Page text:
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Dreaming of Post Interpolation

by BBQ (Deacon)
on May 30, 2000 at 03:37 UTC ( #15326=perlquestion: print w/ replies, xml ) Need Help??
BBQ has asked for the wisdom of the Perl Monks concerning the following question:

Seriously, last night I had a dream where I did the following:
my $text = q{ Dear $person, I know that this text is $adjective. But I wish it could be... }; my $person = 'Mom'; my $adjective = 'not interpolated'; DoSomethingToInterpolate($text);
and the result turned out to be (obviously)
Dear Mom, I know that this text is not interpolated. But I wish it could be...
So, is this just a dream or is there a way to do this? I see this as a two parted problem:
  • interpolating single-quoted variables
  • post interpolation
...this sounds more like a meditation node.

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Re: Dreaming of Post Interpolation
by mdillon (Priest) on May 30, 2000 at 07:08 UTC
    check out this Interpolation module from M-J. Dominus:

    i haven't checked it out myself, but it looks pretty interesting from just looking at the web page.

    i don't think that there is a simple, transparent syntax or function for doing what you want in Perl. at the least, you can check out the techniques MJD uses in his Interpolation module and go from there.

    most of the time, i use (s)printf for such things, but it does not have the nice feature of explicitly tying the name to the postition as does symbolic variable interpolation (i.e. it's hard to tell which '%s' goes with which variable when there are twenty of them; 'Hello $Recipient' is transparent).

      Dude, congratulations! That was exactly what I was looking for! I wonder why it hasn't been introduced into the core! I can think of 2031 different ways of using the (and the name is so damn obvious, I don't know how I never ran across it on CPAN). I'm downloading it now to play with it a bit and see if I can get the desired results from it.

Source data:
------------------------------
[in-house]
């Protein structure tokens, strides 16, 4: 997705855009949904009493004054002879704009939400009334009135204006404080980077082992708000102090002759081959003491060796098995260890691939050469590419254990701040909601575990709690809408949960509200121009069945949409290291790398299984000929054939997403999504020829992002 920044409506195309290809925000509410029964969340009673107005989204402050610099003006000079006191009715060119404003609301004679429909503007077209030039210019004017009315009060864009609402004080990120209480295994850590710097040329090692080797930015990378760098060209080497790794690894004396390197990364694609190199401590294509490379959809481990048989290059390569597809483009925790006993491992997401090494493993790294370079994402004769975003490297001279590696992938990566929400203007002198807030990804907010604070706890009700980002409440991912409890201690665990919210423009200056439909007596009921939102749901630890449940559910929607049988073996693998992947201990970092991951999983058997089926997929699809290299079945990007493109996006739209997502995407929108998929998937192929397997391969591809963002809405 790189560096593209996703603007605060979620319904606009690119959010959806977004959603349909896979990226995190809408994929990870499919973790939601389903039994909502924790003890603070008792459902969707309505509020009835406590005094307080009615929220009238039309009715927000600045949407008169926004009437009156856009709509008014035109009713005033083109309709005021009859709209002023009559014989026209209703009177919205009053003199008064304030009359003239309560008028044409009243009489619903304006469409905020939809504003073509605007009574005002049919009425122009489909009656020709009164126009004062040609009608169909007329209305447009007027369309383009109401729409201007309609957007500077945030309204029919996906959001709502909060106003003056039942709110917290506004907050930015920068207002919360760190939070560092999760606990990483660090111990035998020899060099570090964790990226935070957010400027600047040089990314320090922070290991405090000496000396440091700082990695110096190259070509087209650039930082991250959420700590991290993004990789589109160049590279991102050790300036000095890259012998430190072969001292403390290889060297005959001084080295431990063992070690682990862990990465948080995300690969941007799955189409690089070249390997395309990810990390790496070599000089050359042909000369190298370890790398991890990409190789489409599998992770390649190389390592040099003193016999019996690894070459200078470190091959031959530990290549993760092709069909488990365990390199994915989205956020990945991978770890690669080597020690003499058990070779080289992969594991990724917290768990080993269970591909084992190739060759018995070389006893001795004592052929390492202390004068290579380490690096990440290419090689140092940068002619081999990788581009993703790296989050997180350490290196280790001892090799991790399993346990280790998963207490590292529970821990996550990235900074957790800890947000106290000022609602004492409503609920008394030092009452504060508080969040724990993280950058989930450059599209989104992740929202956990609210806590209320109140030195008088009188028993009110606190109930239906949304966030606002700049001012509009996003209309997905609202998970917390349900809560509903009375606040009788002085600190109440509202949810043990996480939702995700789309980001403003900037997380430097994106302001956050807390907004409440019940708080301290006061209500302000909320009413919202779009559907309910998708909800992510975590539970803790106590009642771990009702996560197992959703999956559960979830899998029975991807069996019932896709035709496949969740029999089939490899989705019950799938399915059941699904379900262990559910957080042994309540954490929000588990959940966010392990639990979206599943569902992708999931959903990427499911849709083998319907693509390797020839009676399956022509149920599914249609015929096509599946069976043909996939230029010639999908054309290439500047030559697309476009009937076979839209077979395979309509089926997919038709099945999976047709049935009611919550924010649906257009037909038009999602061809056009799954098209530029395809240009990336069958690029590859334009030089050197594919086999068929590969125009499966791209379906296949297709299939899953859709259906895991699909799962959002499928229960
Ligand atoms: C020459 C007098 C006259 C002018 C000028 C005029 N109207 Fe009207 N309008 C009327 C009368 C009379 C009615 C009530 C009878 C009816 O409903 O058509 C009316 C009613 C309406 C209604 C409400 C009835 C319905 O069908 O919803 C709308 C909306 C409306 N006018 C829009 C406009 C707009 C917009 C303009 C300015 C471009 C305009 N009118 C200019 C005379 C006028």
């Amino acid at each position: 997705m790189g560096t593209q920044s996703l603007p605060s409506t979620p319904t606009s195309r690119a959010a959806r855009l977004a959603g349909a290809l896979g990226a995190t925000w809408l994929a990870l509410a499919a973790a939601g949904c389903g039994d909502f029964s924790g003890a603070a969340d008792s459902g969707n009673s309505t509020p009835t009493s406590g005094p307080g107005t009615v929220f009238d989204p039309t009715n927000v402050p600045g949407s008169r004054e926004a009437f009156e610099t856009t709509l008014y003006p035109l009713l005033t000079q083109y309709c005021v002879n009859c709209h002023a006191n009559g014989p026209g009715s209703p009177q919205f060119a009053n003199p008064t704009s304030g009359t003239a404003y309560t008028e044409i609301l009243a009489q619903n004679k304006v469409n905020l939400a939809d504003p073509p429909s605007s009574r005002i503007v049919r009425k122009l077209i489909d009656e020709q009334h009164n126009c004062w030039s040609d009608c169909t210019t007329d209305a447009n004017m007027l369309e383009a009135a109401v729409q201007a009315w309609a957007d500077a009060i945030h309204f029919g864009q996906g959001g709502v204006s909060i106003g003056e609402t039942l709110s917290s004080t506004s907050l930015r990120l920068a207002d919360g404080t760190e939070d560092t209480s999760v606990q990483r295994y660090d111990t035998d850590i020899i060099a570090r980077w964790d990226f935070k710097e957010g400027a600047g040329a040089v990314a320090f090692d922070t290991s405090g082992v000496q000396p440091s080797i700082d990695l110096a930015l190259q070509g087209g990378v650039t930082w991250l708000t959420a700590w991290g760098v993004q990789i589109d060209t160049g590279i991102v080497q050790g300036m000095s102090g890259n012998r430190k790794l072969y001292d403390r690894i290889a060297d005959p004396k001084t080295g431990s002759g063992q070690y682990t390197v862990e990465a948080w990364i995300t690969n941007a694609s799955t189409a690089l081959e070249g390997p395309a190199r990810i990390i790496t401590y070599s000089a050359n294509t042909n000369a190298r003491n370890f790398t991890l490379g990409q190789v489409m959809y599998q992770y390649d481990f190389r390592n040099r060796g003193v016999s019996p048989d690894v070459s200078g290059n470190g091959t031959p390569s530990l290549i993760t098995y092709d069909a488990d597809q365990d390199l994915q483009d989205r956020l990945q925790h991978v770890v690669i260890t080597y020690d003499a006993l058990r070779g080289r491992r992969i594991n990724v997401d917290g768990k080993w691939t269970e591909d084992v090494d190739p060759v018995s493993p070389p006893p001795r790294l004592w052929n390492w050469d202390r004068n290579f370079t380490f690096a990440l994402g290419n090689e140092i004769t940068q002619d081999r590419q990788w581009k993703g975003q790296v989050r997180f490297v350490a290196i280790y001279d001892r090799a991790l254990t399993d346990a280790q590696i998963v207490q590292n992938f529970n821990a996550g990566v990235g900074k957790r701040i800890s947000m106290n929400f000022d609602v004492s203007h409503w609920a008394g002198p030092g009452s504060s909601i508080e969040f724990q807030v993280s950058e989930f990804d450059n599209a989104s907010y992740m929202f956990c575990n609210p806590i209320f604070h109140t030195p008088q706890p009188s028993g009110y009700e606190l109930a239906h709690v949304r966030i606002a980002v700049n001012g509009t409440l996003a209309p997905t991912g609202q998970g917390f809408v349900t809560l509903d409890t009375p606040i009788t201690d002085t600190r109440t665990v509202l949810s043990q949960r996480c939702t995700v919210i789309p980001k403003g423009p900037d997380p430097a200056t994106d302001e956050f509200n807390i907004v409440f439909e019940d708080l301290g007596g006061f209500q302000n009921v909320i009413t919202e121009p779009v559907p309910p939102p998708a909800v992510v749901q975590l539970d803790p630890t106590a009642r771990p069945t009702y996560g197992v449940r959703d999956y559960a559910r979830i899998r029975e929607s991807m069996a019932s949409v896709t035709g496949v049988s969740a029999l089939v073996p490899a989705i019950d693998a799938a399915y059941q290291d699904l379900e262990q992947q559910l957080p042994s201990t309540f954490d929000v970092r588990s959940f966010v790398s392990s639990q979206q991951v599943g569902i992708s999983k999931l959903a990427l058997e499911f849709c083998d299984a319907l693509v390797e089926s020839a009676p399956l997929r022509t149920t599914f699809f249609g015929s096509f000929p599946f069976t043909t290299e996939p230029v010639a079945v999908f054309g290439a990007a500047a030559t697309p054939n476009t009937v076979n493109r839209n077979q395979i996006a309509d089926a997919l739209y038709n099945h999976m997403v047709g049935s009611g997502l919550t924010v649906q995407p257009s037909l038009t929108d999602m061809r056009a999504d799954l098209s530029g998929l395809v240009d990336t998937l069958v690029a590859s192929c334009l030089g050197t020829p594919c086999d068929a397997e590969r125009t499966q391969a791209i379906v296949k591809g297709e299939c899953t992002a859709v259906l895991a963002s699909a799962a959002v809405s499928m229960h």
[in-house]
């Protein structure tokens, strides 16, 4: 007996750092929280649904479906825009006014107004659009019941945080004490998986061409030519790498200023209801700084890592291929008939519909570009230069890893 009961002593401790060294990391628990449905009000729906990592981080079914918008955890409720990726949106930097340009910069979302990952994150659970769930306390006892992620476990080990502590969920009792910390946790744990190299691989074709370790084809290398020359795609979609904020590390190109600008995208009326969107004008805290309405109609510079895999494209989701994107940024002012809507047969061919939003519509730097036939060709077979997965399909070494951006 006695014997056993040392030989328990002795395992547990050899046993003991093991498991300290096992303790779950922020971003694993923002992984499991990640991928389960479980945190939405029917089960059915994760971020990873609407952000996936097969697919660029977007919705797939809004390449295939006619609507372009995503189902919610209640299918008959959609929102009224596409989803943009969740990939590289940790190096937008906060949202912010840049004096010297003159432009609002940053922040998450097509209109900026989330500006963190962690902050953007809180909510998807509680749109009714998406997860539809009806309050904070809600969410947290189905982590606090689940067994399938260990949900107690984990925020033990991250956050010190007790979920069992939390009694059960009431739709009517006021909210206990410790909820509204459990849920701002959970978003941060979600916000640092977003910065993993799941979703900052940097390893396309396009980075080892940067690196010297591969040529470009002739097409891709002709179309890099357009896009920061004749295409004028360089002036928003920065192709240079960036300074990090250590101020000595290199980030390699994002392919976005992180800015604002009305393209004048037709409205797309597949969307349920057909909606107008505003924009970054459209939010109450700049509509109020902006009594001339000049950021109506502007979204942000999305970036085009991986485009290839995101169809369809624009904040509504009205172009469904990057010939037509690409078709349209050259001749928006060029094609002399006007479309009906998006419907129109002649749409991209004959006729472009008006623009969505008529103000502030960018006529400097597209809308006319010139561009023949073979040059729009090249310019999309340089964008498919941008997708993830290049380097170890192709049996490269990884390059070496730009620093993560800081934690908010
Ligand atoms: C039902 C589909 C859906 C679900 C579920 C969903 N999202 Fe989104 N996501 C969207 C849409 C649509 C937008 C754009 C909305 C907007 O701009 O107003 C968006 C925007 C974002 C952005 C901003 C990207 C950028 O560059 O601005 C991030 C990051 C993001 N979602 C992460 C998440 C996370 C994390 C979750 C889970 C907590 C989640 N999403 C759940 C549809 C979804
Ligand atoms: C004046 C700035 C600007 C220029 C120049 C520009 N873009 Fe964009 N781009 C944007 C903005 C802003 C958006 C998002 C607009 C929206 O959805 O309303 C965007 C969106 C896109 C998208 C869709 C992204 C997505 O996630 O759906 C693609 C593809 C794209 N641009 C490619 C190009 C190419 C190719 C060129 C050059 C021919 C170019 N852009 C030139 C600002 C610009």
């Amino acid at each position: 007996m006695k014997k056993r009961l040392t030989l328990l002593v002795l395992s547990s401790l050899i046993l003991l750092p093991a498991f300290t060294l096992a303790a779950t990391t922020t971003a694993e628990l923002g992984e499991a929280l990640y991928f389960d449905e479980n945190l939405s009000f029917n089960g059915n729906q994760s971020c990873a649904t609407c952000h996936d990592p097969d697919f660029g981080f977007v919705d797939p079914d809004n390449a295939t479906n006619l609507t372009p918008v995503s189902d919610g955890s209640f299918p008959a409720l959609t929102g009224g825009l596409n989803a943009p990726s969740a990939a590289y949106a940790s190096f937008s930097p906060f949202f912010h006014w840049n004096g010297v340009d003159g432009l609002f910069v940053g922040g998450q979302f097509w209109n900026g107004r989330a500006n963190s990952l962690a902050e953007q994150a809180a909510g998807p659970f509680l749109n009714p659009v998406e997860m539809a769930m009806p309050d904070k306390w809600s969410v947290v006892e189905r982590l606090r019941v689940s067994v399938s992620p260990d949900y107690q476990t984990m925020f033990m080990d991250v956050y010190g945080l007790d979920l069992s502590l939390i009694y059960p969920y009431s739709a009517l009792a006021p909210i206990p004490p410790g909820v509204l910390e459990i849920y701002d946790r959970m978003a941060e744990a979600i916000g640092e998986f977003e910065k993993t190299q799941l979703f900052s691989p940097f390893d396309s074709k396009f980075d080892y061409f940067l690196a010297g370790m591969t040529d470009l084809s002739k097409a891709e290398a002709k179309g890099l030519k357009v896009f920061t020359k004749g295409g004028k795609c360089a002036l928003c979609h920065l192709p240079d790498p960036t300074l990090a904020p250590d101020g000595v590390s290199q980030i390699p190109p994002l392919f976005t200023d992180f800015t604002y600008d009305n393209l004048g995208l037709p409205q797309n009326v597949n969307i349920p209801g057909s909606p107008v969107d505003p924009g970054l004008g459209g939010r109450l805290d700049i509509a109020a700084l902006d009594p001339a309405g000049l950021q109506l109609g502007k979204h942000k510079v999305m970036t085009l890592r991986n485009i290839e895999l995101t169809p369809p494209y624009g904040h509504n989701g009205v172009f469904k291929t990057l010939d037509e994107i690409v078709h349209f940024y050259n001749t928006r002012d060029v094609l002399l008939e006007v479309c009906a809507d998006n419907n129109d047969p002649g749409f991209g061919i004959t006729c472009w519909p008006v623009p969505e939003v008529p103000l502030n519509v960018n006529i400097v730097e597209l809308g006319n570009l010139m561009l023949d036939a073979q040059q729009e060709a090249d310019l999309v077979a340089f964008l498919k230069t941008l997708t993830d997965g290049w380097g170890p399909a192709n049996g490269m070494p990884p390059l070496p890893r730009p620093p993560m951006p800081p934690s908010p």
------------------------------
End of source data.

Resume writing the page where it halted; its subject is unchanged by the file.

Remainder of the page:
Thank you, thank you!!

      # Trust no1!
        i poked around CPAN a bit looking for it, but aside from a few stale references to it's being on CPAN in Google, i couldn't find it there.
Re: Dreaming of Post Interpolation
by lhoward (Vicar) on May 30, 2000 at 05:15 UTC
    Here's my stab at it. By storing the original text in a function instead of a scalar I can delay interpolation of the $vars until call time. See this example:
    $text = sub { <<EOT; Dear $person, I know that this text is $adjective. But I wish it could be... EOT }; local $person = 'Mom'; local $adjective = 'not interpolated'; print &$text;
    I don't think this is quite what you were looking for, but I think it is along the right path. I have a feeling that something with eval might do the trick too, but I can't figure out how to get that to work right now.
      Hey! That's very close to the general idea! But it doesn't deal with my previous post with numbers... The delaying part is attractive, but unfortunately you only get to do one assignment. I would like to have several variables (and variables composed from those) affected by change of one.